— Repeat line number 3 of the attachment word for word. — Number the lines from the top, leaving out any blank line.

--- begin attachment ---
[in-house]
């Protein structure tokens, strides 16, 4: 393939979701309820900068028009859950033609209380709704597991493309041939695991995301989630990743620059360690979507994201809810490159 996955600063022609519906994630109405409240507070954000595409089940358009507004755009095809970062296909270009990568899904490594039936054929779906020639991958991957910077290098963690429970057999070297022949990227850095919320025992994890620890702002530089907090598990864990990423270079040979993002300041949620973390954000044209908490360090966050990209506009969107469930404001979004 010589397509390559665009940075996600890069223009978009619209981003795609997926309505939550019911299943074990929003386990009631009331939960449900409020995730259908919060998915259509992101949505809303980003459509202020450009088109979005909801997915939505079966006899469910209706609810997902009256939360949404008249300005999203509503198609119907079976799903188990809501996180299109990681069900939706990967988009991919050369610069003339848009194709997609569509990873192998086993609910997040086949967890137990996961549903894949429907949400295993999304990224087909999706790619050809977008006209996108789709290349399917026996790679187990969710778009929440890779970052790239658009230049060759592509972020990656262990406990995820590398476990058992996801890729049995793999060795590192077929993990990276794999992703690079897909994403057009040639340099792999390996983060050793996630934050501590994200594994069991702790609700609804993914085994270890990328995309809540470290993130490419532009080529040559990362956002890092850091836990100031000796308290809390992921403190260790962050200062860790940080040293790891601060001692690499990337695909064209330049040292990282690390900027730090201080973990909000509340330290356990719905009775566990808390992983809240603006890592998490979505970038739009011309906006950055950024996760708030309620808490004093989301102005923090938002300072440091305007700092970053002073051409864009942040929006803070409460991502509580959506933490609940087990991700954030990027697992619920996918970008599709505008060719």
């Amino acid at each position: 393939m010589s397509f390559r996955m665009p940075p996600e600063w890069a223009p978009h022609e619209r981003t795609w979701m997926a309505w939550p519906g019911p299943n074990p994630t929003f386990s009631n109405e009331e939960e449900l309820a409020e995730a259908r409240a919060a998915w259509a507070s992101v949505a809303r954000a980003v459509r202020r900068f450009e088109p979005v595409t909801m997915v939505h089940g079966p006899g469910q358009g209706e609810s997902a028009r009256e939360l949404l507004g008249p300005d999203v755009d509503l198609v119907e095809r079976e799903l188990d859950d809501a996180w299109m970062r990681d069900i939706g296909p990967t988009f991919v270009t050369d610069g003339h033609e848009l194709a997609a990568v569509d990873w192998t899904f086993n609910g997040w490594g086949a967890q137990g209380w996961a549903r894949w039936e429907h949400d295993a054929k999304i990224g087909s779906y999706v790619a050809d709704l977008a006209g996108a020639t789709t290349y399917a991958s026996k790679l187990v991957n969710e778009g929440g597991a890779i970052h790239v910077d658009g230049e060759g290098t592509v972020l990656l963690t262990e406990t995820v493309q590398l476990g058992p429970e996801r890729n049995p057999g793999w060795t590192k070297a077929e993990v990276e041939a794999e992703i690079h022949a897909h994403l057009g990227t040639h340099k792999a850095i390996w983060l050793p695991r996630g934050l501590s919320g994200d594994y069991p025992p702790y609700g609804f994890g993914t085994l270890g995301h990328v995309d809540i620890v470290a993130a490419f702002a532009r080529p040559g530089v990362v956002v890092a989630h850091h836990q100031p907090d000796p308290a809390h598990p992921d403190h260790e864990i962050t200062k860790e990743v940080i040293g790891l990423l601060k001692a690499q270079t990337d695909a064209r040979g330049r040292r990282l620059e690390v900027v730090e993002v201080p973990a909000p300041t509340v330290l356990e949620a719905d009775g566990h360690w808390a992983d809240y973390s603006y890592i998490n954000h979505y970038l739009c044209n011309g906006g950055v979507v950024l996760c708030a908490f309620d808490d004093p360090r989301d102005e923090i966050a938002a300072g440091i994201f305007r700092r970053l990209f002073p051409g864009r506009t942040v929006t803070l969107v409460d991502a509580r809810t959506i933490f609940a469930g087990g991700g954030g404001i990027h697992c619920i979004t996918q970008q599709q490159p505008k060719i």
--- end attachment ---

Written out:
């Amino acid at each position: 393939m010589s397509f390559r996955m665009p940075p996600e600063w890069a223009p978009h022609e619209r981003t795609w979701m997926a309505w939550p519906g019911p299943n074990p994630t929003f386990s009631n109405e009331e939960e449900l309820a409020e995730a259908r409240a919060a998915w259509a507070s992101v949505a809303r954000a980003v459509r202020r900068f450009e088109p979005v595409t909801m997915v939505h089940g079966p006899g469910q358009g209706e609810s997902a028009r009256e939360l949404l507004g008249p300005d999203v755009d509503l198609v119907e095809r079976e799903l188990d859950d809501a996180w299109m970062r990681d069900i939706g296909p990967t988009f991919v270009t050369d610069g003339h033609e848009l194709a997609a990568v569509d990873w192998t899904f086993n609910g997040w490594g086949a967890q137990g209380w996961a549903r894949w039936e429907h949400d295993a054929k999304i990224g087909s779906y999706v790619a050809d709704l977008a006209g996108a020639t789709t290349y399917a991958s026996k790679l187990v991957n969710e778009g929440g597991a890779i970052h790239v910077d658009g230049e060759g290098t592509v972020l990656l963690t262990e406990t995820v493309q590398l476990g058992p429970e996801r890729n049995p057999g793999w060795t590192k070297a077929e993990v990276e041939a794999e992703i690079h022949a897909h994403l057009g990227t040639h340099k792999a850095i390996w983060l050793p695991r996630g934050l501590s919320g994200d594994y069991p025992p702790y609700g609804f994890g993914t085994l270890g995301h990328v995309d809540i620890v470290a993130a490419f702002a532009r080529p040559g530089v990362v956002v890092a989630h850091h836990q100031p907090d000796p308290a809390h598990p992921d403190h260790e864990i962050t200062k860790e990743v940080i040293g790891l990423l601060k001692a690499q270079t990337d695909a064209r040979g330049r040292r990282l620059e690390v900027v730090e993002v201080p973990a909000p300041t509340v330290l356990e949620a719905d009775g566990h360690w808390a992983d809240y973390s603006y890592i998490n954000h979505y970038l739009c044209n011309g906006g950055v979507v950024l996760c708030a908490f309620d808490d004093p360090r989301d102005e923090i966050a938002a300072g440091i994201f305007r700092r970053l990209f002073p051409g864009r506009t942040v929006t803070l969107v409460d991502a509580r809810t959506i933490f609940a469930g087990g991700g954030g404001i990027h697992c619920i979004t996918q970008q599709q490159p505008k060719i």